Dramatic Irony In To Kill A Mockingbird
What are some examples of dramatic irony in part 1 of To Kill a Mockingbird?
Only in Part 1, please.
The most obvious example of dramatic irony comes from the fact that the book is being told as a flashback. The characters do not know what is going to happen as the story is being told, but the older Scout tells us some interesting information in the very beginning of the book.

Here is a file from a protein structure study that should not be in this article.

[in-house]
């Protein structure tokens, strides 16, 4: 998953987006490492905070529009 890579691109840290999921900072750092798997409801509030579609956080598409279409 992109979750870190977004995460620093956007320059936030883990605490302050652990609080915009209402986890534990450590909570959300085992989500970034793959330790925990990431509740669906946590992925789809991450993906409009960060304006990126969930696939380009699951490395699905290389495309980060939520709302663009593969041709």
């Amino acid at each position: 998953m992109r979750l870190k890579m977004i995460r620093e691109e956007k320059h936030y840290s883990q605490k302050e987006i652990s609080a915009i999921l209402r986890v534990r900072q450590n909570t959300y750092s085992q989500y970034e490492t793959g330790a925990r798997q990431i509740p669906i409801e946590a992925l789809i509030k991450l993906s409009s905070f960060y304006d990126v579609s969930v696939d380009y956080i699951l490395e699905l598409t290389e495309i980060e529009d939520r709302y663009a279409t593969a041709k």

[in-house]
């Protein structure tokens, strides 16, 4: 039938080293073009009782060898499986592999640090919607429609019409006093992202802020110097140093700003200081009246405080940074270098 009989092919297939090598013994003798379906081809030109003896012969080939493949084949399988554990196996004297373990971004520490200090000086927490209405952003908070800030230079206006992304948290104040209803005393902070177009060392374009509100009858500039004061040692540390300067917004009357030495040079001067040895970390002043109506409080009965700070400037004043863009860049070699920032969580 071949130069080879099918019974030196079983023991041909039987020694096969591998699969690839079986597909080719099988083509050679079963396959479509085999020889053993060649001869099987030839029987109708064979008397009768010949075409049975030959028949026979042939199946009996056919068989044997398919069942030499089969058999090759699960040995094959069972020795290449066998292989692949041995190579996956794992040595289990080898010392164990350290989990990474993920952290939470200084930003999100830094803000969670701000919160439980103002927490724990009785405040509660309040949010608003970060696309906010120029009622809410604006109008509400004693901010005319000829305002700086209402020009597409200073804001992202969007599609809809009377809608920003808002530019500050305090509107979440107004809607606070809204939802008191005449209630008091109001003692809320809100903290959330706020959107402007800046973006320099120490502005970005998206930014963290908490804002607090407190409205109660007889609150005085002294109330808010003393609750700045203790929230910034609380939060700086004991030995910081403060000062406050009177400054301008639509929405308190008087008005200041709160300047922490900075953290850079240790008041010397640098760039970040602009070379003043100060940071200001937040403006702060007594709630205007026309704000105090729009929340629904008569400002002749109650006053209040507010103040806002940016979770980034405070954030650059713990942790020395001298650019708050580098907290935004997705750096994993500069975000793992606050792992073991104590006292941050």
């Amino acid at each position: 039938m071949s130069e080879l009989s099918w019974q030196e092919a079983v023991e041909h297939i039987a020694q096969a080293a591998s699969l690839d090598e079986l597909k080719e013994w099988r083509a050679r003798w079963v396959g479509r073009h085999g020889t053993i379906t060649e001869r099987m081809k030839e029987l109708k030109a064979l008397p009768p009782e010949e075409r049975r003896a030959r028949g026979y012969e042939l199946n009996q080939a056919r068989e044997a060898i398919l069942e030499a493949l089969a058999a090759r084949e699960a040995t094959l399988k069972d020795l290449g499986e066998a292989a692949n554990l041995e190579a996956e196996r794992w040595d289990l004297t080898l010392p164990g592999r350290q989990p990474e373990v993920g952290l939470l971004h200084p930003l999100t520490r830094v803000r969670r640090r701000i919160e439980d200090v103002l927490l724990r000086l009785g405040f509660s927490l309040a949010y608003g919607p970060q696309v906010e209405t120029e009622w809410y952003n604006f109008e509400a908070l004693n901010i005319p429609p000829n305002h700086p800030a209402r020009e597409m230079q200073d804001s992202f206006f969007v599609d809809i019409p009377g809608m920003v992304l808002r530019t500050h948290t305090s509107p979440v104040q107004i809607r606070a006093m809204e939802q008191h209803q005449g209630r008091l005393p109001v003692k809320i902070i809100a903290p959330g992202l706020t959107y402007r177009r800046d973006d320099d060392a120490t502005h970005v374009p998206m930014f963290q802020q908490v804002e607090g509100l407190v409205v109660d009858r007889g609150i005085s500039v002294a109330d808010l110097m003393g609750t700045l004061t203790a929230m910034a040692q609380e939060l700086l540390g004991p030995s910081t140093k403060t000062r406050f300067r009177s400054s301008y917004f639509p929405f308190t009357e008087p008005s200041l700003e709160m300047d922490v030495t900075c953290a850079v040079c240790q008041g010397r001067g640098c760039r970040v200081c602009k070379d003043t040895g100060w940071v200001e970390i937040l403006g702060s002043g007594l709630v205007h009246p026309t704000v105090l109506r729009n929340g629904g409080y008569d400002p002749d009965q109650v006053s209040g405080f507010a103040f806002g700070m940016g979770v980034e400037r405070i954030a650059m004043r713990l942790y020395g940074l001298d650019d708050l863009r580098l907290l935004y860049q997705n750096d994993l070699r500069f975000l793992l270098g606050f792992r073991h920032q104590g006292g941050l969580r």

When he was nearly thirteen, my brother Jem got his arm badly broken at the elbow. (ch 1)
This first line of the book tells us that something interesting is going to happen, and there is going to be a problem and Jem is going to be hurt. So the reader knows this, but...
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